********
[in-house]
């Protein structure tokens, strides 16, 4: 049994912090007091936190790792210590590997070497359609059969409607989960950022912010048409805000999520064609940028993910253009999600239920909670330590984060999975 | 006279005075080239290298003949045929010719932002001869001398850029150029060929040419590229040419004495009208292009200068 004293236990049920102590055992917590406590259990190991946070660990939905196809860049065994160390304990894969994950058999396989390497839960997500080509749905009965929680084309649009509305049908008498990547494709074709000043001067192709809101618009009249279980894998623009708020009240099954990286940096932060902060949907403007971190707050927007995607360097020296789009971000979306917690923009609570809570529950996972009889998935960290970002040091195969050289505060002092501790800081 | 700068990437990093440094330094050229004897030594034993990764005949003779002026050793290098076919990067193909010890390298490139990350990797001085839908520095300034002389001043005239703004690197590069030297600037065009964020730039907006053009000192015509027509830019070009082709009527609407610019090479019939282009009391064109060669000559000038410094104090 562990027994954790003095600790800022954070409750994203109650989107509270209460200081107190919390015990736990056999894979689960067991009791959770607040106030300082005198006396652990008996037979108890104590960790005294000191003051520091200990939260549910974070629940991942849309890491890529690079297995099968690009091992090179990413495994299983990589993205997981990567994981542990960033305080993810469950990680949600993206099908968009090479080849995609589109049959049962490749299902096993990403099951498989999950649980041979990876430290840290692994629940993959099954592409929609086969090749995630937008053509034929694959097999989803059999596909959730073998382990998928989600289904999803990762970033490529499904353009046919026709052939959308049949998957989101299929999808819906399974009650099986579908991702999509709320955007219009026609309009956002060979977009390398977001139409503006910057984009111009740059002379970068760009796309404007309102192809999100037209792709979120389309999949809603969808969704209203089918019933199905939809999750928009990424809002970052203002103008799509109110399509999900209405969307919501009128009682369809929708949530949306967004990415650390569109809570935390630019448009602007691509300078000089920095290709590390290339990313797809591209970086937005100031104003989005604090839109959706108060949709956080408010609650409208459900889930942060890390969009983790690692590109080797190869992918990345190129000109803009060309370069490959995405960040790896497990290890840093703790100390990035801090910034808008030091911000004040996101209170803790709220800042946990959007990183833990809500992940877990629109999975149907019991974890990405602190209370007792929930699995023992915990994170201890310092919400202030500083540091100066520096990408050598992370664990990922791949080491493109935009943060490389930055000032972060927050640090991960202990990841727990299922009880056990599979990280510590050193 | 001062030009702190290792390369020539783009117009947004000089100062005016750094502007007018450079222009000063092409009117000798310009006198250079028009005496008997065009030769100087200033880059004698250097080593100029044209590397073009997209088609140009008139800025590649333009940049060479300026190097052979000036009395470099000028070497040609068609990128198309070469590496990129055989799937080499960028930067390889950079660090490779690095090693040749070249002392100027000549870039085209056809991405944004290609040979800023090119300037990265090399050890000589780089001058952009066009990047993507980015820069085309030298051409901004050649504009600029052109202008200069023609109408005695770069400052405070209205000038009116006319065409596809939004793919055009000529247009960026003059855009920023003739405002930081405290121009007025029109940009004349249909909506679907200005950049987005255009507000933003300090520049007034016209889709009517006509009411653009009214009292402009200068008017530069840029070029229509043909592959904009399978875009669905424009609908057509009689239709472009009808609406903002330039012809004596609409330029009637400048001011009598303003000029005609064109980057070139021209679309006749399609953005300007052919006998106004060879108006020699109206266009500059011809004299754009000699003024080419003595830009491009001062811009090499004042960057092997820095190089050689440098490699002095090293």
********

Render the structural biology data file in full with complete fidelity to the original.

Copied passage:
[in-house]
């Protein structure tokens, strides 16, 4: 049994912090007091936190790792210590590997070497359609059969409607989960950022912010048409805000999520064609940028993910253009999600239920909670330590984060999975 | 006279005075080239290298003949045929010719932002001869001398850029150029060929040419590229040419004495009208292009200068 004293236990049920102590055992917590406590259990190991946070660990939905196809860049065994160390304990894969994950058999396989390497839960997500080509749905009965929680084309649009509305049908008498990547494709074709000043001067192709809101618009009249279980894998623009708020009240099954990286940096932060902060949907403007971190707050927007995607360097020296789009971000979306917690923009609570809570529950996972009889998935960290970002040091195969050289505060002092501790800081 | 700068990437990093440094330094050229004897030594034993990764005949003779002026050793290098076919990067193909010890390298490139990350990797001085839908520095300034002389001043005239703004690197590069030297600037065009964020730039907006053009000192015509027509830019070009082709009527609407610019090479019939282009009391064109060669000559000038410094104090 562990027994954790003095600790800022954070409750994203109650989107509270209460200081107190919390015990736990056999894979689960067991009791959770607040106030300082005198006396652990008996037979108890104590960790005294000191003051520091200990939260549910974070629940991942849309890491890529690079297995099968690009091992090179990413495994299983990589993205997981990567994981542990960033305080993810469950990680949600993206099908968009090479080849995609589109049959049962490749299902096993990403099951498989999950649980041979990876430290840290692994629940993959099954592409929609086969090749995630937008053509034929694959097999989803059999596909959730073998382990998928989600289904999803990762970033490529499904353009046919026709052939959308049949998957989101299929999808819906399974009650099986579908991702999509709320955007219009026609309009956002060979977009390398977001139409503006910057984009111009740059002379970068760009796309404007309102192809999100037209792709979120389309999949809603969808969704209203089918019933199905939809999750928009990424809002970052203002103008799509109110399509999900209405969307919501009128009682369809929708949530949306967004990415650390569109809570935390630019448009602007691509300078000089920095290709590390290339990313797809591209970086937005100031104003989005604090839109959706108060949709956080408010609650409208459900889930942060890390969009983790690692590109080797190869992918990345190129000109803009060309370069490959995405960040790896497990290890840093703790100390990035801090910034808008030091911000004040996101209170803790709220800042946990959007990183833990809500992940877990629109999975149907019991974890990405602190209370007792929930699995023992915990994170201890310092919400202030500083540091100066520096990408050598992370664990990922791949080491493109935009943060490389930055000032972060927050640090991960202990990841727990299922009880056990599979990280510590050193 | 001062030009702190290792390369020539783009117009947004000089100062005016750094502007007018450079222009000063092409009117000798310009006198250079028009005496008997065009030769100087200033880059004698250097080593100029044209590397073009997209088609140009008139800025590649333009940049060479300026190097052979000036009395470099000028070497040609068609990128198309070469590496990129055989799937080499960028930067390889950079660090490779690095090693040749070249002392100027000549870039085209056809991405944004290609040979800023090119300037990265090399050890000589780089001058952009066009990047993507980015820069085309030298051409901004050649504009600029052109202008200069023609109408005695770069400052405070209205000038009116006319065409596809939004793919055009000529247009960026003059855009920023003739405002930081405290121009007025029109940009004349249909909506679907200005950049987005255009507000933003300090520049007034016209889709009517006509009411653009009214009292402009200068008017530069840029070029229509043909592959904009399978875009669905424009609908057509009689239709472009009808609406903002330039012809004596609409330029009637400048001011009598303003000029005609064109980057070139021209679309006749399609953005300007052919006998106004060879108006020699109206266009500059011809004299754009000699003024080419003595830009491009001062811009090499004042960057092997820095190089050689440098490699002095090293």